However, problems might arise if the tester has not been diligent and become aware from other sources that a particular lens is producing anomalous results and is not typical of the quality expected from that particular model. In such circumstances, the tester should obtain another copy of the lens from another manufacturing batch.

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Think about this:  One can use a lens for years, producing thousands of "good" pictures with it, then come to find one day that pixel peeping will show the type of limitations that the glass has, that should've been obvious just looking at the pictures produced.

In other words, one should pixel peep as part of the acceptence testing of a new lens, because often "realworld" photographs will not shake out the optical issues.

In the absence of MTF charts, this is all one can do. Test the lens for oneself at various apertures. I'm a firm believer in the concept, "Know thy lenses". But it can be a tedious process. There are times when I think I'd like to buy a particular lens, then I think of all the testing that I'll feel obliged to do to ensure I have a good copy, and sometimes I decide it's not worth the trouble and I don't buy the lens.

I'm a modern person of the technological era. I would prefer any lens I buy to ship with a full set of MTF charts that describe its performance, that is, MTF charts that are specific to that individual copy of the lens.

I hope one day China will find an economical method of doing this, but I fear that the additional cost is not the issue. Manufacturers seem to rely upon a certain amount of B/S and hype to sell their products. Simultaneously providing an accurate performance description of their products could be seen as contradictory.
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Ray
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« Reply #17 on: August 28, 2008, 09:34:36 PM »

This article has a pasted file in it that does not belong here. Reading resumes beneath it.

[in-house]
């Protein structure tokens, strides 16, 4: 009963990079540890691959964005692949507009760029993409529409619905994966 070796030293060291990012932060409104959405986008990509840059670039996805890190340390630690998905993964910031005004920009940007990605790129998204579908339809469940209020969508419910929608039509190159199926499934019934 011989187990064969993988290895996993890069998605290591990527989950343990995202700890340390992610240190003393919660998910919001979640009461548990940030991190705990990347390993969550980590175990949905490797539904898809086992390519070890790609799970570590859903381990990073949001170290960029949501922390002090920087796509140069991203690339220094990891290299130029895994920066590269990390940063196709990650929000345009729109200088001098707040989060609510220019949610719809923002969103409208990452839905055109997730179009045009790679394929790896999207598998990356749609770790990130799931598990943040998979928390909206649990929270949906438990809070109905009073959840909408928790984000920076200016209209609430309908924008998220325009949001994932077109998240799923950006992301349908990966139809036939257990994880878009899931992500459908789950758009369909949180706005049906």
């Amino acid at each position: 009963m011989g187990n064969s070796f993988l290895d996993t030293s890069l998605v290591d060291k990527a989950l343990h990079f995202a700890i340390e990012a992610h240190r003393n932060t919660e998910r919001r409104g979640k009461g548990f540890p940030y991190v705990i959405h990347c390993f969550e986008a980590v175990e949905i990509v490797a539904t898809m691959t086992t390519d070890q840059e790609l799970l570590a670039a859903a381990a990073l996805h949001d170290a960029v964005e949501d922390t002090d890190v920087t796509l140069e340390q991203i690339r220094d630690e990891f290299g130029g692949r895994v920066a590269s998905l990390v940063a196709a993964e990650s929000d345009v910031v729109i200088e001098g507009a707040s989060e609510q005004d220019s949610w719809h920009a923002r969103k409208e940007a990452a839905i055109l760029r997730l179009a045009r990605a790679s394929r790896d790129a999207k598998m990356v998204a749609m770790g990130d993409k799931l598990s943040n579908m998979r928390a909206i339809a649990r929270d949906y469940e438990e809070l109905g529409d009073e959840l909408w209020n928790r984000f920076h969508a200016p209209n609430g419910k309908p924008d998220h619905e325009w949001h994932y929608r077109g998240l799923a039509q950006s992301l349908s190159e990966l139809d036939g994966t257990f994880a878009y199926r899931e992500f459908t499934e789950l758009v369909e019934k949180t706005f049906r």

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That's the point, lab test mean nothing in the field, you have to shoot over a period of time in the conditions to see if the equipment does what you need. You will soon see if a lens doesn't perform as you need or a camera handles well enough etc A lab test just shows it can take pictures of a chart bracket focused on a tripod etc no real indicator how it produces the goods at a sporting event, wedding, fashion shoot or the Zoo. The net has produced a plethora of mathematicians that decide wether a lens or camera works or not by producing charts and statistics and seldom pictures of anything of note. It's like deciding on a car by the 0-60 mph time. At best a chart will show that a lens camera combination isn't a complete dogs dinner.

Kevin.
[a href=\"index.php?act=findpost&pid=217876\"][{POST_SNAPBACK}][/a]

Kevin,
They might mean nothing to you, but they are meaningful to me. Below are a couple of charts from Photozone comparing the performance of the Canon EF-S 17-55/F2.8 zoom with the highly regarded Canon 50/F1.4 prime.

[attachment=8132:attachment]  [attachment=8133:attachment]

These charts are only an indirect indicator of lens performance. They are more correctly an indicator of 'system' resolution. The camera used was the 8mp Canon 350D, so the results should be relevant for owners of cameras with a similar pixel density, such as the 20D, 40D and 1Ds3 (in the case of the 50/1.4), although there's no information here about the edge performance of the 50/1.4 on the 1Ds3.

The above charts only describe the performance of the lenses at 50% MTF. The choice of the 50% figure appears to be based upon subjective factors in relation to real world images. Lenses which deliver a high resolution at 50% contrast tend to produce real world images that look sharp and detailed. Performance at 30% MTF (for example) would be less relevant to an appearance of sharpness because such low contrast signals tend to get buried in noise, unless one is shooting high contrast line charts, or unless one's real world images contain image components similar to lines charts, such as street signs, advertising billboards, tree branches against a light background, shop signs etc.  

Examining these bar charts, one should notice something quite remarkable. The EF-S zoom appears to be as sharp as the 50mm prime, across the apertures they both have in common, ie. from F2.8 to F8. My decision to buy this zoom was sparked by the sight of this chart comparison.